The stars of the new Horseware Ireland Rambo ad, from left to right: Atlantis, Nahlah, Comet and Calypso
Years ago, one of the best horse trainers I’ve ever worked with me gave me a critical piece of horse-care advice. When it comes to a blanket for your horse, she said, never buy anything but a Rambo. I followed her advice and over many years I’ve watched other horse owners’ rain sheets and mid-weights rip, tear, wrap around their horses legs and otherwise fall apart. All the while, my pasture-boarded horses have stayed warm and dry, thanks to their Horseware rugs, which – come hurricane or blizzard – never seem to slip, rip or spring a leak.
How did the idea for this video start?
We had a conversation last February with a trainer named Emma Massingale. She’s one of the most amazing people I’ve ever met. She trains her horses at liberty and is such a natural with them. She was preparing for a mad adventure called The Island Project, where she was taking six Connemara Ponies to an uninhabited island for a month, two of the ponies were unbroke and she intended [to train] them. She intended [to make] a documentary about the experience. She asked us would be interested in providing turnout blankets for the ponies. Because they were traditional Irish ponies, she wanted them in the original Rambos. She successfully completed the project in June, despite the most horrendous weather conditions and the footage is currently being edited for TV release.
We got talking about previous commercials she had done with her horses and she said she could do something fun with her Connemara team in our factory.
We decided a news segment piece would be funny and we could have it that the horses were helping make our limited edition rugs. We didn’t want it to be like a traditional TV commercial and intended it only for online. The main thing was to be funny and entertaining and show that the Rambo blankets are still made in Ireland. Emma taught the ponies to push a button, go through a door, push a trolley, shake their heads to say “no we don’t want that color” and to smile. It was all by voice commands.
How did the filming go?
We filmed it about four weeks ago, over a weekend. We were very careful in the planning and took every safety precaution to ensure the workers and the ponies were safe at all times. However, there were many variables that made the situation not ideal. Firstly, it’s a factory with 30 staff workers who are not used to being around horses and of course you have four ponies that have never been in a factory with rugs hanging overhead and sewing machines and a pretty slippy floor and they are loose. Our health and safety officer was kept extremely busy.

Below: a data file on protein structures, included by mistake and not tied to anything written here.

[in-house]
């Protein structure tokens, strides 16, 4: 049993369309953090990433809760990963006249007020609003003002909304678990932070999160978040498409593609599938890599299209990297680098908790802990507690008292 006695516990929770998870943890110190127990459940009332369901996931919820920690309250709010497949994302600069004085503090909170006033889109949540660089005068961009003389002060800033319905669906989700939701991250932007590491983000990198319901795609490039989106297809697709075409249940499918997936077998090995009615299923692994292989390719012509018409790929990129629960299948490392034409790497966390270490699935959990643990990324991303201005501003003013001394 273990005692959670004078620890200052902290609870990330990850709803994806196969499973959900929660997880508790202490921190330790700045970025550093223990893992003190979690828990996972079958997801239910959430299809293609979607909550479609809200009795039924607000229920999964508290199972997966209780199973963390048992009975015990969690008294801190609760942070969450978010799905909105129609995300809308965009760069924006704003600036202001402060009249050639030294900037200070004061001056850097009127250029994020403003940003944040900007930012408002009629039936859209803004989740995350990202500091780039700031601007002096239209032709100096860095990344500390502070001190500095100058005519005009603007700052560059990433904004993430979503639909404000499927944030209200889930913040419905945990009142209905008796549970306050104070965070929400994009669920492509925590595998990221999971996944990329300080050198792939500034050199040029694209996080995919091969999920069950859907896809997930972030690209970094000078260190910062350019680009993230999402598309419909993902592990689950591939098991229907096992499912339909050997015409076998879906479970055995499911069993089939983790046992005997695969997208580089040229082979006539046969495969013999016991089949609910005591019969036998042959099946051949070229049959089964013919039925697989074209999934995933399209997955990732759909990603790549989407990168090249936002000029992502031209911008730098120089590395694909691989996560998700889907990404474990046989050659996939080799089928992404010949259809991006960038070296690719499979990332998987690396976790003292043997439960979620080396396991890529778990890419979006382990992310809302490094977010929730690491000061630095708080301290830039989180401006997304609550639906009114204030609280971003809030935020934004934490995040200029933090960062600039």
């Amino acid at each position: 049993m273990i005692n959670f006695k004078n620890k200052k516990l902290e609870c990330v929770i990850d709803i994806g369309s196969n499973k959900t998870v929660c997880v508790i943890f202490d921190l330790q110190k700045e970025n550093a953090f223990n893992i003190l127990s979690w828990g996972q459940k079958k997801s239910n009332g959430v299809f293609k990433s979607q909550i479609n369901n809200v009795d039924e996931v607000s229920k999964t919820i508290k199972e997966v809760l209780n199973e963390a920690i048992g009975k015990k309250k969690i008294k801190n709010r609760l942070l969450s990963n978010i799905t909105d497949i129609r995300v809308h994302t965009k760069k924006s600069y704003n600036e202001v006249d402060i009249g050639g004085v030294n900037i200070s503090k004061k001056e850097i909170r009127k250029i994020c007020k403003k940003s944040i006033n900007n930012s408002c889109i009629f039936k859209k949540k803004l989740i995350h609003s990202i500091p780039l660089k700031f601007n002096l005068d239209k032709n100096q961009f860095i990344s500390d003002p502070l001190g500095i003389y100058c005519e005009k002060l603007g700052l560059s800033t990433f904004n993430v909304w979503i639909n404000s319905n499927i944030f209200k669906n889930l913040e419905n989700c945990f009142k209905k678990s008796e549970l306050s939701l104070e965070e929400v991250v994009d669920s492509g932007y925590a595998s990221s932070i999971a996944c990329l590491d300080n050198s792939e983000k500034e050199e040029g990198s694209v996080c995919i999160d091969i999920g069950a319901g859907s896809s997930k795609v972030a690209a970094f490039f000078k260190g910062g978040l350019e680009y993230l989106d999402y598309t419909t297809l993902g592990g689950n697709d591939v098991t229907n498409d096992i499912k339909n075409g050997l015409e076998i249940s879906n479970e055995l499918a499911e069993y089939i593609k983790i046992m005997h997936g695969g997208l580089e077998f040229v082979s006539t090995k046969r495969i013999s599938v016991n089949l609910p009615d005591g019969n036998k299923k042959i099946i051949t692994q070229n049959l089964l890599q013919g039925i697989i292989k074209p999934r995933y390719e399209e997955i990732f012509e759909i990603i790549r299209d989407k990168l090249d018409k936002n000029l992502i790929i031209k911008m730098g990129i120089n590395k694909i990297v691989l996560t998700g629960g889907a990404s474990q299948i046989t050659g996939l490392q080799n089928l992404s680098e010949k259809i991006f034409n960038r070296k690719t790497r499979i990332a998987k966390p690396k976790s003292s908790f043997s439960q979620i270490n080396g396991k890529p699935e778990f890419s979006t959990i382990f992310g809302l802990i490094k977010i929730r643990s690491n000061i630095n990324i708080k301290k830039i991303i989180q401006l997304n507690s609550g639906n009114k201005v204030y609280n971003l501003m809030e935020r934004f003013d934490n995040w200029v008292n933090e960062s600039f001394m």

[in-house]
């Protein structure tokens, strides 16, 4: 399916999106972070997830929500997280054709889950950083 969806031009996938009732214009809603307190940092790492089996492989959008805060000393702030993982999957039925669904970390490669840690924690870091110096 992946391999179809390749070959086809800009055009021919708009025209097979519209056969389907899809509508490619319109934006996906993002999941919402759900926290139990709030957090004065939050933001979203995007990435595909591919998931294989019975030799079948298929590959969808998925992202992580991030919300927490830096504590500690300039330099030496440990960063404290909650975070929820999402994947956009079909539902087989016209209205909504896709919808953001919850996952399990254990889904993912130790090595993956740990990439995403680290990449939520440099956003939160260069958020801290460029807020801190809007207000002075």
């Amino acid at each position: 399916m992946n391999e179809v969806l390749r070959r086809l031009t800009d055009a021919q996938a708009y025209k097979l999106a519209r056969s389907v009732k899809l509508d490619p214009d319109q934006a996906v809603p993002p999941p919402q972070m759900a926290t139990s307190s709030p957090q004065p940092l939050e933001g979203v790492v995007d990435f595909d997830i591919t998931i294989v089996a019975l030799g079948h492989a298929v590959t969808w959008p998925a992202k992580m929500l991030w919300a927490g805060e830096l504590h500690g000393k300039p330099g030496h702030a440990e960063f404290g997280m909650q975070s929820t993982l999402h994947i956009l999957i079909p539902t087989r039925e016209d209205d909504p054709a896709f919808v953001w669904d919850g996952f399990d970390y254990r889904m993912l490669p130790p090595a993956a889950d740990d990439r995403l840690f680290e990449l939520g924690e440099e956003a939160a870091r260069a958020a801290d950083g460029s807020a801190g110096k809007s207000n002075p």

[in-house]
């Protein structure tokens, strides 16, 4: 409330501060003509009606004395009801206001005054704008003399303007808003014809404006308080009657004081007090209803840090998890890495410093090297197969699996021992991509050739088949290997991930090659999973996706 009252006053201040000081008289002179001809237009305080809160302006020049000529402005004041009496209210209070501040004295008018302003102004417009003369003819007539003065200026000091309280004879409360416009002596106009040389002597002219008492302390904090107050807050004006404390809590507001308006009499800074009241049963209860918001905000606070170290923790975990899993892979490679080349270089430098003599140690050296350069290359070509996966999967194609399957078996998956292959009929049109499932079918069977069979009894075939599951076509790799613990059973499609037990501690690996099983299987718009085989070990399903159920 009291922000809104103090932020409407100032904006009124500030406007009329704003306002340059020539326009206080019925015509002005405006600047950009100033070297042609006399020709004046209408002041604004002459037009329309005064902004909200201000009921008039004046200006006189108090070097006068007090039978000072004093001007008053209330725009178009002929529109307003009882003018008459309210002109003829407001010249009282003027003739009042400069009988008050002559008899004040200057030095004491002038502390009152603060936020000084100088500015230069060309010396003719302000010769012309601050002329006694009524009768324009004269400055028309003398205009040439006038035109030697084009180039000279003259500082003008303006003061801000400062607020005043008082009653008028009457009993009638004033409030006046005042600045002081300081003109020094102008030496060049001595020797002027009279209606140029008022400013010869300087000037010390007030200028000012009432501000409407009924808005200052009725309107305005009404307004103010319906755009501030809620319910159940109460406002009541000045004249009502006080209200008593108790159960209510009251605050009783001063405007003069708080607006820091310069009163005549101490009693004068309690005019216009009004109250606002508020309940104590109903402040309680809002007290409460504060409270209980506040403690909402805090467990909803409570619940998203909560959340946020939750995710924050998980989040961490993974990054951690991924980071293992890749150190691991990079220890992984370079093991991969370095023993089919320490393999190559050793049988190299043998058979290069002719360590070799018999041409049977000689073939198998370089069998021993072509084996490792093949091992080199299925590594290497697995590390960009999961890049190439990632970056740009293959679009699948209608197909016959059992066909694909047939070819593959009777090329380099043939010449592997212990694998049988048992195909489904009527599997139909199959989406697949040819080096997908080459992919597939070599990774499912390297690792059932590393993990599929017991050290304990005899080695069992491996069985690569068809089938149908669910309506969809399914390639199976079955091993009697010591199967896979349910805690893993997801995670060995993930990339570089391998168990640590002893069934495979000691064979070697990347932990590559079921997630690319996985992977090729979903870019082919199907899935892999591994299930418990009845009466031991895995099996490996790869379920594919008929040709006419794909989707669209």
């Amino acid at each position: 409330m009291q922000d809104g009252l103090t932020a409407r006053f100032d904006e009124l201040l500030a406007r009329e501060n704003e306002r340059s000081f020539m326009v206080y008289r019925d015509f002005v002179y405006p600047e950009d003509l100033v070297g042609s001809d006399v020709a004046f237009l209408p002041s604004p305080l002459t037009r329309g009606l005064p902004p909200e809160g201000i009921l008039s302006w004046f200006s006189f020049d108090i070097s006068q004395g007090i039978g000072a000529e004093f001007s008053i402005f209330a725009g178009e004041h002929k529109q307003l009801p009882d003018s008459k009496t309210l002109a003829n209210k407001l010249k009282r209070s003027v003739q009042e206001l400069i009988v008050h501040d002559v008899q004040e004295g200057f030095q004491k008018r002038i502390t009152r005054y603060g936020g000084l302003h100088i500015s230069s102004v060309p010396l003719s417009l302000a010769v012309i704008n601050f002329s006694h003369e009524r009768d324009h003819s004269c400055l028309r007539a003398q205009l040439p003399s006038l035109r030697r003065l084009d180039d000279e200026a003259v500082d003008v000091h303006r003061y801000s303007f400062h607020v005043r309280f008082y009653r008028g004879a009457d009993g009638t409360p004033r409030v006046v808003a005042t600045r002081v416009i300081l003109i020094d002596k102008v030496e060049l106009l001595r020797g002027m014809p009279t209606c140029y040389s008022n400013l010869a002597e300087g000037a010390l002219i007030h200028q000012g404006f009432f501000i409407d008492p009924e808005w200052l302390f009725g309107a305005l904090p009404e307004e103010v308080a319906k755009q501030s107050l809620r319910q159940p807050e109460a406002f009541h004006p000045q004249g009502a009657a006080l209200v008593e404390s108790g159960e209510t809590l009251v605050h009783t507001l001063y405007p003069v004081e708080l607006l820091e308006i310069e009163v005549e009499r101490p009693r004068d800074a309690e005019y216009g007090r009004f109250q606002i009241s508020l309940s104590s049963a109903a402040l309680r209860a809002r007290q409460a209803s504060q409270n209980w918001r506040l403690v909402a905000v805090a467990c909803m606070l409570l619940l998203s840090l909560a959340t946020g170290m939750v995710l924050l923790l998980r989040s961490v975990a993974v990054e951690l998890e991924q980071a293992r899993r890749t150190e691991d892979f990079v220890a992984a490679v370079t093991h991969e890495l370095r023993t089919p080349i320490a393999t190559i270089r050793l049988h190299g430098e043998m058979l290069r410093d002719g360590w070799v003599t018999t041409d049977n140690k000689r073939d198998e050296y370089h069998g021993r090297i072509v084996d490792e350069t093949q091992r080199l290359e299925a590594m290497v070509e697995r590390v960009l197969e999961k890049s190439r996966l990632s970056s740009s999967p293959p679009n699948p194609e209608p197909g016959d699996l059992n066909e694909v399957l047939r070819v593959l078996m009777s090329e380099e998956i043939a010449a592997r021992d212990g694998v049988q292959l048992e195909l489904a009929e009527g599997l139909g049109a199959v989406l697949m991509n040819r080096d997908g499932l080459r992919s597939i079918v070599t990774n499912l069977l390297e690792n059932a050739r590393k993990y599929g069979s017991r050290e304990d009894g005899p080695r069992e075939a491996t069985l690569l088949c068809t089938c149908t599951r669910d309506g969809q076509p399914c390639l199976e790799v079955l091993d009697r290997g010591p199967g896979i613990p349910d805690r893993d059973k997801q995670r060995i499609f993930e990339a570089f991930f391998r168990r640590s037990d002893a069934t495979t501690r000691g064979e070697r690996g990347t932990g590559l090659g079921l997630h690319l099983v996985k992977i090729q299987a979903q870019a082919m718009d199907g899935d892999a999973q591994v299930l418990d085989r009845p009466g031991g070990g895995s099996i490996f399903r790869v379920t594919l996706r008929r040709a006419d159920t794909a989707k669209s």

Emma came on Friday for a walk through with our health and safety expert and myself to get a feel for where we might do the scenes. The factory is closed at the weekends so the ponies came in on Saturday, they walked around and stayed about an hour. It was all very calm and we didn’t turn on any of the machines. We filmed the tricks on Sunday when it was quiet with a few extras just so we had as much banked as possible. Monday was going to be the challenge as the factory was in full operation but it went so well we filmed lots of additional things we hadn’t planned on, like the canteen [lunchroom] scene and the scene at the sewing machine with Horseware CEO and founder, Tom MacGuinness.
It went unbelievably well, even though the factory was noisy with machines going and the rugs travelling overhead and the staff high with excitement taking photos. But the ponies were great. They were comfortable and calm and oblivious to all the excitement they were causing so we kept shooting stuff.
Where you in the video at all?
I’m in the clip, I didn’t intend on it as I wanted it to be as authentic as possible with the real factory workers. But, we needed a horse person to do one of the scenes close-up with the ponies, so I held the binding material for the horse as he shook his head. That’s me giving the thumbs up. It was amazing, it was the first scene we shot and I thought the take would take far longer. I loved being with the ponies and felt extremely privileged to experience their intelligence first hand.
Who are the ponies?
They are four and five year old Connemaras that Emma broke herself. Three geldings – Nahla (he’s the one who shakes his head), Atlantis (he pushes the trolley and smiles), and Comet (he walked around with Tom and helped with the sewing). Calypso was the only mare, a real sweetheart. She and Comet were the two in the canteen scene, they were delighted with their carrot sandwiches.
What was the most fun part of it all?
Watching Emma work and seeing them work entirely on voice commands without any force. They really are happy to do as she asks, it really is quite special. And, of course they’re still real ponies with proper personalities– pushy at times and inquisitive. My favorite was the lunch scene – I really didn’t expect that to work out how it did.
Did anything else unexpected happen?
In the last scene where the ponies walk out the door past the reporter in formation, Atlantis had different ideas and walked off towards a keyboard, grabbed it in his mouth and gave it a good shake. Calypso also grabbed the egg mayo sandwich off my plate and scoffed the lot.
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